1 match down, 8 to go. India have begun their World Cup 2011 campaign as they were expected to – with a comfortable win over Bangladesh – and over the next six weeks, a billion eyes will be on their squad of fifteen elite, wealthy professionals. Though this opening match was played in Bangladesh, giving their nation a rare chance to host a major sporting event, the majority of the tournament will be played in India – including the final on 2 April. In addition to home advantage, India have a star-studded batting lineup, a good balance of youth and experience and a calm, capable captain. This time, after 27 years of waiting, India will surely win the World Cup.
One cannot overstate the importance of cricket in Indian culture. The national team’s fortunes are linked to the national identity. When they win, as they did in the 1983 final, the entire country celebrates; when they lose, as they did in going out in the first round in 2007, the entire country mourns. Even down here in Kerala, where football is the most popular sport, cricket is followed with a fervour matched in no other country. (The hairy, moustachioed presence of Malayali fast bowler Sreesanth in the squad only adds to the occasion.)
Today, then, the nation will be celebrating and eagerly discussing the triumph over Bangladesh. The match was already sewn up at the end of India’s innings: 370 for 4, with hundreds for Virender Sehwag and Virat Kohli. A monumental total by any standards, let alone in the opening match of a World Cup. In the end they restricted Bangladesh to 283 for 9 for a convincing 87-run win. As the tournament continues, here are 6 talking points to keep in mind:
1. Sehwag can bat for (nearly 50 overs) – with a little luck. India’s attack-minded opener somehow amassed 175 without ever looking completely on song, the swatted sixes balancing out an absurd number of awkward dinks and chips that somehow landed in space. Sehwag is the ultimate village cricketer, compensating for a near-total absence of technique with an intent to attack every ball; now that he’s marrying that to playing longer innings, it will be interesting to see whether he learns how to knock the ball around.
2. Kohli is the most dangerous batsman in India’s lineup. This kid has it all: impeccable technique, the ability to score quickly, an array of shots all around the wicket and an absolutely unshakeable confidence. Crucially, that confidence no longer spills over into cockiness as it once did. He was a little lucky with a few French cuts, but for my money his innings was more impressive than Sehwag’s – perfectly paced and full of youthful vigour. Still, it’s often hard to believe he’s still only 22 given the maturity with which he plays.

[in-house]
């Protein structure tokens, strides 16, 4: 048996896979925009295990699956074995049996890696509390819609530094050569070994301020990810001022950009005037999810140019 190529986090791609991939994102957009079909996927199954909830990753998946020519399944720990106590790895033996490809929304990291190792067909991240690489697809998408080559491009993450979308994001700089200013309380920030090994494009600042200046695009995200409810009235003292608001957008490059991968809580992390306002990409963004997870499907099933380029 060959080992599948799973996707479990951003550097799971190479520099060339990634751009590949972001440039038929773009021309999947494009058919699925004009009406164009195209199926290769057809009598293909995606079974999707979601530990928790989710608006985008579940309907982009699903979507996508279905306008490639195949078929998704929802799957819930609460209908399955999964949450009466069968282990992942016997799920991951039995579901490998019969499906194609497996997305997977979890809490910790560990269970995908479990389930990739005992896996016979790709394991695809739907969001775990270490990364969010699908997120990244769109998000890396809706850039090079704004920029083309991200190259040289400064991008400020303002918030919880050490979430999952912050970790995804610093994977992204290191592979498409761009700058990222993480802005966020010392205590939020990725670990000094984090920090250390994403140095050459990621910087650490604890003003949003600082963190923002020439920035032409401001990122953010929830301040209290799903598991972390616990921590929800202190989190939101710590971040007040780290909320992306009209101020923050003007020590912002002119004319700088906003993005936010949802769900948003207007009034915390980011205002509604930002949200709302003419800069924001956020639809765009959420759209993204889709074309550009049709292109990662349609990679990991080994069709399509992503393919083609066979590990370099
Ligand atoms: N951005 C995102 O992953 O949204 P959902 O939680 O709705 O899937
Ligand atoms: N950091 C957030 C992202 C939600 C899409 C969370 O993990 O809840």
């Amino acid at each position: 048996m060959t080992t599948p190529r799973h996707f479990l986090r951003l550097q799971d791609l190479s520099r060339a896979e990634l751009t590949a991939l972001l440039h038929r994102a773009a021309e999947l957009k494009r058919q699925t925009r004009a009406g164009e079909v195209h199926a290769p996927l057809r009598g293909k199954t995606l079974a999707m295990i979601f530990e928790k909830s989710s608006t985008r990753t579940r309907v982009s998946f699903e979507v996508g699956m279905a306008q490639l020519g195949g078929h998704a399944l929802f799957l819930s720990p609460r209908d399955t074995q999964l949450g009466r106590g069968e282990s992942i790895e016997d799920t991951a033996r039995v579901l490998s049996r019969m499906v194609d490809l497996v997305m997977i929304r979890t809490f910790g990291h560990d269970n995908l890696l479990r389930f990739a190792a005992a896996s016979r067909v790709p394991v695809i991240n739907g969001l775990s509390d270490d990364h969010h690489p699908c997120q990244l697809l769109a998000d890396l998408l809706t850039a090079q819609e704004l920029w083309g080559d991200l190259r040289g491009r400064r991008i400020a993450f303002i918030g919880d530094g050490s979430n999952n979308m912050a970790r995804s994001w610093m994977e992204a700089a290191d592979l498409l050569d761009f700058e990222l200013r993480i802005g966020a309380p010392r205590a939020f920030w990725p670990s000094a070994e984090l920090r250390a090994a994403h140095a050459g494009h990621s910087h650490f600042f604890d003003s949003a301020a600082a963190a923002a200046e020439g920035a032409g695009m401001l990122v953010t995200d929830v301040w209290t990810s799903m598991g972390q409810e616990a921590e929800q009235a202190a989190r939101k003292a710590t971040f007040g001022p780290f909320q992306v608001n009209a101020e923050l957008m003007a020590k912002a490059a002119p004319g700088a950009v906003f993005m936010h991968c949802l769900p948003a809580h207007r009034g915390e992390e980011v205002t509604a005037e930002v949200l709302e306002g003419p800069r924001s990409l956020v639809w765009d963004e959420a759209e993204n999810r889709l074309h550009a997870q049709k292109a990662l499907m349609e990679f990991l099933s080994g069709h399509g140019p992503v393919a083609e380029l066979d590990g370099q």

3. Sachin Tendulkar is as good as ever. The Little Master can never be ignored. He was looking as flawless as ever until he bizarrely ran himself out, and will doubtless have plenty more to contribute than his 28 today.
4. Zaheer, Harbhajan and… Munaf? The twin pillars of India’s bowling lineup over recent years have been swing bowler Zaheer Khan and off-spinner Harbhajan Singh, and both were their wily selves against Bangladesh. They’ve lacked backup for a long time, but now Munaf Patel is emerging as India’s third bowling star. His performances on the recent tour of South Africa were impressive, and here he picked up four Bangladeshi wickets to cement his place in the team. There’s something of Glenn McGrath about him.
5. You could forget all the above without MS Dhoni. India’s captain-wicketkeeper-batsman didn’t have much of a role to play today, but he is the vital link in the chain. His sure hand has allowed the other hugely talented players in the squad to relax as he assuages the pressure of those billion people with sensible words on and off the ground, behind closed doors and in front of the cameras. Tendulkar has been in the form of his life over the past couple of years; it’s no accident that this period has coincided with Dhoni’s captaincy.
6. Don’t write off Bangladesh just yet. They may have lost and given up 370 runs in the process, but they did get past 280 without ever looking very solid. Even their best batsman Tamim Iqbal looked way out of touch but still got to 70, so if he hits form, opposing teams ought to be wary. Bangladesh could spring a few surprises, especially as they will play all of their group matches at home, and they have a good captain and a world-class all-rounder in Shakib Al Hasan.
It was a good start for India, and I hope that my adoptive home carry on in the same vein (unless, of course, they’re up against New Zealand). Personally, the best moments of the day came when Sreesanth was bowling. He’s the one wild card in India’s pack: utterly unplayable one ball, overstepping and shipping wides the next. To me, he looks perpetually in need of a cigarette. Even if he goes for ten an over, I hope he keeps his place purely for the entertainment value he brings.